The Newton Bar roundabout, to the north-west of the city centre, was due for a long-awaited revamp in a bid to make it better for drivers, pedestrians and cyclists.
Central to the group’s concerns were the loss of trees of the western side of the junction and the prospect of more cars taking to the road.
But a report published this week has outlined the council’s desire to crack on with the works, with planning permission for the venture due to expire later this year if no progress is made.
As a compromise however, a piece of land around an old council office next to the junction could be rewilded, which the report suggests would mitigate the scheme’s impact on the environment.
It said: “This would return this site to nature and provide enhanced biodiversity and wildlife habitat in an area of current low ecological value.
“This proposal would provide community access to greenspace and connectivity to the city centre, schools and local amenities.”
But Just Transition spokesman Stuart Boothman said he remained far from convinced by the amended plans.
He said: “I’m frustrated and disappointed that it’s still scheduled to go ahead.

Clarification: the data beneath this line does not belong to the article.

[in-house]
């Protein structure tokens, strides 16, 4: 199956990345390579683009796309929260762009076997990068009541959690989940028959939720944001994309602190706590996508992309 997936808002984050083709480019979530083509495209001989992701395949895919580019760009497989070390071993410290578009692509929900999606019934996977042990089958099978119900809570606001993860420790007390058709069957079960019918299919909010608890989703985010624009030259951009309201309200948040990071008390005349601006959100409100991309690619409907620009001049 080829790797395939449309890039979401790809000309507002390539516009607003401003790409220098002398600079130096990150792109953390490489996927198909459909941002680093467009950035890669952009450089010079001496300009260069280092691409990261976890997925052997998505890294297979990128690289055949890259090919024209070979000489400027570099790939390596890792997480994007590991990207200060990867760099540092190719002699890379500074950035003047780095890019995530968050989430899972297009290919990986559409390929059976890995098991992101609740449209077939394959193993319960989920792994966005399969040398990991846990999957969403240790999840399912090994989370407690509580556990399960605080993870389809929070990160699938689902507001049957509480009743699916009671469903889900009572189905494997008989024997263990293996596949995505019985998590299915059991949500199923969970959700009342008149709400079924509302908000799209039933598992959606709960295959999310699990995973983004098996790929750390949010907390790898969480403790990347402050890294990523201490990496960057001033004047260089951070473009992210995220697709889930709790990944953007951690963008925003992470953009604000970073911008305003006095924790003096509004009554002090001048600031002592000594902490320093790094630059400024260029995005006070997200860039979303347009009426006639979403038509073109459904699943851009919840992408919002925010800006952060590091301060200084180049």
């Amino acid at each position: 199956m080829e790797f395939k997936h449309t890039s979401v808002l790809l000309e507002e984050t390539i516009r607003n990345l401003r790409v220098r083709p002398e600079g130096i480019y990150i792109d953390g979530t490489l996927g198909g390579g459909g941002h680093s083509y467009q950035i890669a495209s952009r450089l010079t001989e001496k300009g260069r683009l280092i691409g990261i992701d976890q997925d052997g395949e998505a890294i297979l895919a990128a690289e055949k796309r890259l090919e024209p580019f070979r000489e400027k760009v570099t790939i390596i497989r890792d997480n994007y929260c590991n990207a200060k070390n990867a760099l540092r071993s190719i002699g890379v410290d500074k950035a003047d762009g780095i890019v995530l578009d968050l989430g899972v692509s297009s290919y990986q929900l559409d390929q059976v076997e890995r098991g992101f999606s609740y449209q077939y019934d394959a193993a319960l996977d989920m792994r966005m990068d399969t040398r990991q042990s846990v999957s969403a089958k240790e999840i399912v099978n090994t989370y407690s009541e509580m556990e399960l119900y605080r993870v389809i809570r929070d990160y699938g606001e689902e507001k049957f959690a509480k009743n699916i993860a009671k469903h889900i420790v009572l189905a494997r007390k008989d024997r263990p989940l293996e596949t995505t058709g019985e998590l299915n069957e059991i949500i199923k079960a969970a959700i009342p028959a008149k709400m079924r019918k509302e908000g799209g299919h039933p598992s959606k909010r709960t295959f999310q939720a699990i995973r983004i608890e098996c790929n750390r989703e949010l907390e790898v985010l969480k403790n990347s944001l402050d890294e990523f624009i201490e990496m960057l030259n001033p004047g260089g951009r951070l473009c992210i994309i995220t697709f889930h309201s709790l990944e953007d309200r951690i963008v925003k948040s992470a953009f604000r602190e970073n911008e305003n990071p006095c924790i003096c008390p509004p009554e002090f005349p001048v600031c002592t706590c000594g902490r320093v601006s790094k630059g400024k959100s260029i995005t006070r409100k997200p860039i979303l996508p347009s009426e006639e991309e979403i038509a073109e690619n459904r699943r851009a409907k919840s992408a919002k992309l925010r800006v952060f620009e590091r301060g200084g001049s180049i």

“We feel it’s a missed opportunity, because yes, we need better pedestrian and cycling routes, but we don’t need to increase road traffic to do that.”
Asked if he thought the newly proposed wildlife area would be effective, he said: “I don’t think it’s a legitimate trade off.
“It’s better than nothing, but if you commit to improving traffic flows you’re committing to encourage traffic growth.
“Therefore you’re still increasing emissions at a time you’re supposed to be trying to cut them.”
Mr Boothman was also critical of the West Yorkshire Combined Authority (WYCA), who are funding the scheme, for putting Wakefield Council “under economic pressure” to carry out the improvements.
In response, a spokesperson for WYCA said: “The Newton Bar improvement scheme is part of the Corridor Improvement Programme funded through the West Yorkshire Plus Transport Fund.
“Wakefield Council is the scheme sponsor, designing and delivering the scheme.
“The Combined Authority is responsible for ensuring the scheme has a robust business case which demonstrates value for money for tax-payers, improvements for public transport and walking and cycling, as well as promoting inclusive growth and contributing towards our commitment of creating a net zero carbon West Yorkshire by 2038 at the latest.
“This scheme will make it easier for people to walk or cycle whilst also easing traffic congestion leading to more reliable public transport, lower carbon emissions and improved air quality.”
Senior councillors will decide whether or not to approve the amended scheme at a Cabinet meeting on Tuesday.
The extra cost to the taxpayer if the rewilding is approved would be £450,000.